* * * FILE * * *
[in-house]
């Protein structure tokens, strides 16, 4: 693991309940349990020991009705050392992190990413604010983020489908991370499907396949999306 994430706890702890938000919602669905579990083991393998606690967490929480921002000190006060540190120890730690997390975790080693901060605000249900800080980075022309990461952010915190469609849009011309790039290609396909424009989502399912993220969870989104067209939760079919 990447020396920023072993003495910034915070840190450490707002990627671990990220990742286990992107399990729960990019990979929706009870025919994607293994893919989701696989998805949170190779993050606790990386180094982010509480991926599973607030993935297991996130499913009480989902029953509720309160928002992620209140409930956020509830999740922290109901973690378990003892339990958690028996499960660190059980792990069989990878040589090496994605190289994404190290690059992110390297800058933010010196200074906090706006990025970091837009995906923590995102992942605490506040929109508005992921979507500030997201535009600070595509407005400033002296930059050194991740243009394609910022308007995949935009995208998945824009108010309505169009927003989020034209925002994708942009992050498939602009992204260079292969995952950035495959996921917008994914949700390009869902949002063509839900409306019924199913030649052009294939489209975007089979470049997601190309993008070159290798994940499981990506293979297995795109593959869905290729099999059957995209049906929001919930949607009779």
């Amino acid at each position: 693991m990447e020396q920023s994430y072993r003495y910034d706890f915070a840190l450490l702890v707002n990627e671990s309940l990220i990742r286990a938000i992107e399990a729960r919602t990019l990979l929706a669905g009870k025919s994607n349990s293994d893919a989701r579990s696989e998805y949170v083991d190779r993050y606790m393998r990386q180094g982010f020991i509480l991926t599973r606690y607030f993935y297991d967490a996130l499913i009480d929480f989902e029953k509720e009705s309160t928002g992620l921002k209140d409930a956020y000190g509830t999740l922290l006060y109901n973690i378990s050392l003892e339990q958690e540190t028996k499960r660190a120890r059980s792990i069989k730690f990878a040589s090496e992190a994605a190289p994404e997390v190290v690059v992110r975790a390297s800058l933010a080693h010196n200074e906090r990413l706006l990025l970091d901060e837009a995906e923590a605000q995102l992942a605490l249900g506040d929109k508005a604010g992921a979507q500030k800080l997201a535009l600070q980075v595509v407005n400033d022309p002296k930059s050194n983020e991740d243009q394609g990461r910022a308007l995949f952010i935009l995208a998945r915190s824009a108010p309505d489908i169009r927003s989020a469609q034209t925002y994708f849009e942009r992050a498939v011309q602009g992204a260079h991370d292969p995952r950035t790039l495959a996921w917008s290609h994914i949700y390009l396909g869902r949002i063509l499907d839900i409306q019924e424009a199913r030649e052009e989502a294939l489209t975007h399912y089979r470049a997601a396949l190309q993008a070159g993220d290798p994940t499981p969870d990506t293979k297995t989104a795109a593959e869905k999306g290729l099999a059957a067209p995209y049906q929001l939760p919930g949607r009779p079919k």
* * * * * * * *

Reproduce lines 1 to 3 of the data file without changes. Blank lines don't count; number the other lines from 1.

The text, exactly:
[in-house]
């Protein structure tokens, strides 16, 4: 693991309940349990020991009705050392992190990413604010983020489908991370499907396949999306 994430706890702890938000919602669905579990083991393998606690967490929480921002000190006060540190120890730690997390975790080693901060605000249900800080980075022309990461952010915190469609849009011309790039290609396909424009989502399912993220969870989104067209939760079919 990447020396920023072993003495910034915070840190450490707002990627671990990220990742286990992107399990729960990019990979929706009870025919994607293994893919989701696989998805949170190779993050606790990386180094982010509480991926599973607030993935297991996130499913009480989902029953509720309160928002992620209140409930956020509830999740922290109901973690378990003892339990958690028996499960660190059980792990069989990878040589090496994605190289994404190290690059992110390297800058933010010196200074906090706006990025970091837009995906923590995102992942605490506040929109508005992921979507500030997201535009600070595509407005400033002296930059050194991740243009394609910022308007995949935009995208998945824009108010309505169009927003989020034209925002994708942009992050498939602009992204260079292969995952950035495959996921917008994914949700390009869902949002063509839900409306019924199913030649052009294939489209975007089979470049997601190309993008070159290798994940499981990506293979297995795109593959869905290729099999059957995209049906929001919930949607009779």
């Amino acid at each position: 693991m990447e020396q920023s994430y072993r003495y910034d706890f915070a840190l450490l702890v707002n990627e671990s309940l990220i990742r286990a938000i992107e399990a729960r919602t990019l990979l929706a669905g009870k025919s994607n349990s293994d893919a989701r579990s696989e998805y949170v083991d190779r993050y606790m393998r990386q180094g982010f020991i509480l991926t599973r606690y607030f993935y297991d967490a996130l499913i009480d929480f989902e029953k509720e009705s309160t928002g992620l921002k209140d409930a956020y000190g509830t999740l922290l006060y109901n973690i378990s050392l003892e339990q958690e540190t028996k499960r660190a120890r059980s792990i069989k730690f990878a040589s090496e992190a994605a190289p994404e997390v190290v690059v992110r975790a390297s800058l933010a080693h010196n200074e906090r990413l706006l990025l970091d901060e837009a995906e923590a605000q995102l992942a605490l249900g506040d929109k508005a604010g992921a979507q500030k800080l997201a535009l600070q980075v595509v407005n400033d022309p002296k930059s050194n983020e991740d243009q394609g990461r910022a308007l995949f952010i935009l995208a998945r915190s824009a108010p309505d489908i169009r927003s989020a469609q034209t925002y994708f849009e942009r992050a498939v011309q602009g992204a260079h991370d292969p995952r950035t790039l495959a996921w917008s290609h994914i949700y390009l396909g869902r949002i063509l499907d839900i409306q019924e424009a199913r030649e052009e989502a294939l489209t975007h399912y089979r470049a997601a396949l190309q993008a070159g993220d290798p994940t499981p969870d990506t293979k297995t989104a795109a593959e869905k999306g290729l099999a059957a067209p995209y049906q929001l939760p919930g949607r009779p079919k």